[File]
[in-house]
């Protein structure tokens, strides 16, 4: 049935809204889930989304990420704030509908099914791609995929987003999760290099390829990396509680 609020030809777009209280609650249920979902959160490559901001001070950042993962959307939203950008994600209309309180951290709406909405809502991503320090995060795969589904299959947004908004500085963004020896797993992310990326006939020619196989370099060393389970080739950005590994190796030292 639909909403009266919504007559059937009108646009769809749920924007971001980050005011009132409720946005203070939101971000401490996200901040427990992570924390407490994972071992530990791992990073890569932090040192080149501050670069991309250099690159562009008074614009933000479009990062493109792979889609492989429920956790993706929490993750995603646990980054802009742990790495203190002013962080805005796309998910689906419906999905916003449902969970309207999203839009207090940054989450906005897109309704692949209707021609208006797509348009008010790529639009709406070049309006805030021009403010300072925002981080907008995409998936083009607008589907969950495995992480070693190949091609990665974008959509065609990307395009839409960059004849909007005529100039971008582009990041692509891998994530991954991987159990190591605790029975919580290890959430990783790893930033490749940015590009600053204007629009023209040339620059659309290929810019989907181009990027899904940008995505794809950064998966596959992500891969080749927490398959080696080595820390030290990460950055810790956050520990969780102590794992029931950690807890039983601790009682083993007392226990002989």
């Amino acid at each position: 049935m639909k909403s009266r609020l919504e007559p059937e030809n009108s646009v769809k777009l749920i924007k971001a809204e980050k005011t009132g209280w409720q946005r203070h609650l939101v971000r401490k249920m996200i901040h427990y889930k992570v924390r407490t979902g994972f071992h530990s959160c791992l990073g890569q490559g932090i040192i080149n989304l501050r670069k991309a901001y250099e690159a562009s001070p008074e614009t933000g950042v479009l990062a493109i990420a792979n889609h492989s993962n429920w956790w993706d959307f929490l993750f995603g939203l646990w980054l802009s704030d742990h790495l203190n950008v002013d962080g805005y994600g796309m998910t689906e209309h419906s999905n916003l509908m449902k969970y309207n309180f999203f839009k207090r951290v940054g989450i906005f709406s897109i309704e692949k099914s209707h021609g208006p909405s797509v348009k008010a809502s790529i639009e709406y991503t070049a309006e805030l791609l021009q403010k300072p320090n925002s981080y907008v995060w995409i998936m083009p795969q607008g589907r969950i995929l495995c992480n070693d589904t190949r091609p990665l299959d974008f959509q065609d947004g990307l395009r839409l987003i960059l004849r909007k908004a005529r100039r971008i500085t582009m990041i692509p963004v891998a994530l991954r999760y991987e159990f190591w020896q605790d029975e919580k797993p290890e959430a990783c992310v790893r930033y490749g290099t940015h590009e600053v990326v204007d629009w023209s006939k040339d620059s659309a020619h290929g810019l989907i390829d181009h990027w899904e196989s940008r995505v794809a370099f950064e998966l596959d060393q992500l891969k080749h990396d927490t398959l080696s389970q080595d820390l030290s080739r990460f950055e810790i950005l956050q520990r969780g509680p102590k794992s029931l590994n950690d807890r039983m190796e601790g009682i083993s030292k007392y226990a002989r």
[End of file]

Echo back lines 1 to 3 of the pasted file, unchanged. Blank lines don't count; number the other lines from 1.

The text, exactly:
[in-house]
């Protein structure tokens, strides 16, 4: 049935809204889930989304990420704030509908099914791609995929987003999760290099390829990396509680 609020030809777009209280609650249920979902959160490559901001001070950042993962959307939203950008994600209309309180951290709406909405809502991503320090995060795969589904299959947004908004500085963004020896797993992310990326006939020619196989370099060393389970080739950005590994190796030292 639909909403009266919504007559059937009108646009769809749920924007971001980050005011009132409720946005203070939101971000401490996200901040427990992570924390407490994972071992530990791992990073890569932090040192080149501050670069991309250099690159562009008074614009933000479009990062493109792979889609492989429920956790993706929490993750995603646990980054802009742990790495203190002013962080805005796309998910689906419906999905916003449902969970309207999203839009207090940054989450906005897109309704692949209707021609208006797509348009008010790529639009709406070049309006805030021009403010300072925002981080907008995409998936083009607008589907969950495995992480070693190949091609990665974008959509065609990307395009839409960059004849909007005529100039971008582009990041692509891998994530991954991987159990190591605790029975919580290890959430990783790893930033490749940015590009600053204007629009023209040339620059659309290929810019989907181009990027899904940008995505794809950064998966596959992500891969080749927490398959080696080595820390030290990460950055810790956050520990969780102590794992029931950690807890039983601790009682083993007392226990002989």
């Amino acid at each position: 049935m639909k909403s009266r609020l919504e007559p059937e030809n009108s646009v769809k777009l749920i924007k971001a809204e980050k005011t009132g209280w409720q946005r203070h609650l939101v971000r401490k249920m996200i901040h427990y889930k992570v924390r407490t979902g994972f071992h530990s959160c791992l990073g890569q490559g932090i040192i080149n989304l501050r670069k991309a901001y250099e690159a562009s001070p008074e614009t933000g950042v479009l990062a493109i990420a792979n889609h492989s993962n429920w956790w993706d959307f929490l993750f995603g939203l646990w980054l802009s704030d742990h790495l203190n950008v002013d962080g805005y994600g796309m998910t689906e209309h419906s999905n916003l509908m449902k969970y309207n309180f999203f839009k207090r951290v940054g989450i906005f709406s897109i309704e692949k099914s209707h021609g208006p909405s797509v348009k008010a809502s790529i639009e709406y991503t070049a309006e805030l791609l021009q403010k300072p320090n925002s981080y907008v995060w995409i998936m083009p795969q607008g589907r969950i995929l495995c992480n070693d589904t190949r091609p990665l299959d974008f959509q065609d947004g990307l395009r839409l987003i960059l004849r909007k908004a005529r100039r971008i500085t582009m990041i692509p963004v891998a994530l991954r999760y991987e159990f190591w020896q605790d029975e919580k797993p290890e959430a990783c992310v790893r930033y490749g290099t940015h590009e600053v990326v204007d629009w023209s006939k040339d620059s659309a020619h290929g810019l989907i390829d181009h990027w899904e196989s940008r995505v794809a370099f950064e998966l596959d060393q992500l891969k080749h990396d927490t398959l080696s389970q080595d820390l030290s080739r990460f950055e810790i950005l956050q520990r969780g509680p102590k794992s029931l590994n950690d807890r039983m190796e601790g009682i083993s030292k007392y226990a002989r």